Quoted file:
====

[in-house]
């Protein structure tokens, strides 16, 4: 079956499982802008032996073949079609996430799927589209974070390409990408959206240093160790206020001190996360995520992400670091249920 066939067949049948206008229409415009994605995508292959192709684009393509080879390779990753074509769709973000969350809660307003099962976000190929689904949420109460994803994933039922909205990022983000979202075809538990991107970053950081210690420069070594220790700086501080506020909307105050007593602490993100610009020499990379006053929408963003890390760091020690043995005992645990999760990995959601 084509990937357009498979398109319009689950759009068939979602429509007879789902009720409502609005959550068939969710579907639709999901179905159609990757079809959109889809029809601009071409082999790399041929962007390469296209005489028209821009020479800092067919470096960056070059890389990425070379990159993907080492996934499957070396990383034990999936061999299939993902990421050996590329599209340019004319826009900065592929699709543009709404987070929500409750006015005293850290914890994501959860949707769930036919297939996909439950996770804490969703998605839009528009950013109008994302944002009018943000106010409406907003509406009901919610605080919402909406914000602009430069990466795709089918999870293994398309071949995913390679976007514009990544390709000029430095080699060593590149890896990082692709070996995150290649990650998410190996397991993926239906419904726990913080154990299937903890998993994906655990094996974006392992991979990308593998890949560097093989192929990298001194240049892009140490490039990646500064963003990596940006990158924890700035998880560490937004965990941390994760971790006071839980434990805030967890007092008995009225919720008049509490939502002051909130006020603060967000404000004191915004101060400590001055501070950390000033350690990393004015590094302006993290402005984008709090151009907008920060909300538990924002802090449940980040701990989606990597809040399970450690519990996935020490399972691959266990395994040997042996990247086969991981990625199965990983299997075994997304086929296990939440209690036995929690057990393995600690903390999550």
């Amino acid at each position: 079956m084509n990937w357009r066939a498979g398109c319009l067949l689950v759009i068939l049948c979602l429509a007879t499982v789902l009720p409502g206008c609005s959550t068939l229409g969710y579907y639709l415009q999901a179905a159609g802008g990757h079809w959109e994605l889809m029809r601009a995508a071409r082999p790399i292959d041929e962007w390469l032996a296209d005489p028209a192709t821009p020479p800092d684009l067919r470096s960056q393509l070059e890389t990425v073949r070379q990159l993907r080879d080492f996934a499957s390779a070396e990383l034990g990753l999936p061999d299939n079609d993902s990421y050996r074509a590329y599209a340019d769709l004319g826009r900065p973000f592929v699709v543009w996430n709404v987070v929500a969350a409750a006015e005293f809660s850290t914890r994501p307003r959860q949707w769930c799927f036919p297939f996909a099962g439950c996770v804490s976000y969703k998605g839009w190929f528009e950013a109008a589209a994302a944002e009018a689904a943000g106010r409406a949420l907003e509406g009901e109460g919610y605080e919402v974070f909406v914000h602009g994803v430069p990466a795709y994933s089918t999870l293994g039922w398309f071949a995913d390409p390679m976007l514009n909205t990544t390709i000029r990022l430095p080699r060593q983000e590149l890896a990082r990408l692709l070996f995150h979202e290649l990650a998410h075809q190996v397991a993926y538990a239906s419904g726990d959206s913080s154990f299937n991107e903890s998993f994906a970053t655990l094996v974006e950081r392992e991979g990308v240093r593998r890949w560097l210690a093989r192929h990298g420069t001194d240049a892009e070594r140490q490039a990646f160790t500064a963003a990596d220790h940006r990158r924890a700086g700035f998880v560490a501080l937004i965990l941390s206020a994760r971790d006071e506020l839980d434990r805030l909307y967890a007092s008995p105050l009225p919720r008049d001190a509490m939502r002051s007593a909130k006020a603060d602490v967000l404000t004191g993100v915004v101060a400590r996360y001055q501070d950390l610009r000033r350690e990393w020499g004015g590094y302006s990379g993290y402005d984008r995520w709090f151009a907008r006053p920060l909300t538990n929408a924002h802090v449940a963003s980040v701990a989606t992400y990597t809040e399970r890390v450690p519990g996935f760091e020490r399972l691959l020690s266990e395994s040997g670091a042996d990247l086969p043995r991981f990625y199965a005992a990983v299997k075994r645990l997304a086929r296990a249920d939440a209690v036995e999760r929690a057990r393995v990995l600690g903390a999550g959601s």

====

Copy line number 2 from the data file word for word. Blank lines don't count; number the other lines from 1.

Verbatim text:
């Protein structure tokens, strides 16, 4: 079956499982802008032996073949079609996430799927589209974070390409990408959206240093160790206020001190996360995520992400670091249920 066939067949049948206008229409415009994605995508292959192709684009393509080879390779990753074509769709973000969350809660307003099962976000190929689904949420109460994803994933039922909205990022983000979202075809538990991107970053950081210690420069070594220790700086501080506020909307105050007593602490993100610009020499990379006053929408963003890390760091020690043995005992645990999760990995959601 084509990937357009498979398109319009689950759009068939979602429509007879789902009720409502609005959550068939969710579907639709999901179905159609990757079809959109889809029809601009071409082999790399041929962007390469296209005489028209821009020479800092067919470096960056070059890389990425070379990159993907080492996934499957070396990383034990999936061999299939993902990421050996590329599209340019004319826009900065592929699709543009709404987070929500409750006015005293850290914890994501959860949707769930036919297939996909439950996770804490969703998605839009528009950013109008994302944002009018943000106010409406907003509406009901919610605080919402909406914000602009430069990466795709089918999870293994398309071949995913390679976007514009990544390709000029430095080699060593590149890896990082692709070996995150290649990650998410190996397991993926239906419904726990913080154990299937903890998993994906655990094996974006392992991979990308593998890949560097093989192929990298001194240049892009140490490039990646500064963003990596940006990158924890700035998880560490937004965990941390994760971790006071839980434990805030967890007092008995009225919720008049509490939502002051909130006020603060967000404000004191915004101060400590001055501070950390000033350690990393004015590094302006993290402005984008709090151009907008920060909300538990924002802090449940980040701990989606990597809040399970450690519990996935020490399972691959266990395994040997042996990247086969991981990625199965990983299997075994997304086929296990939440209690036995929690057990393995600690903390999550």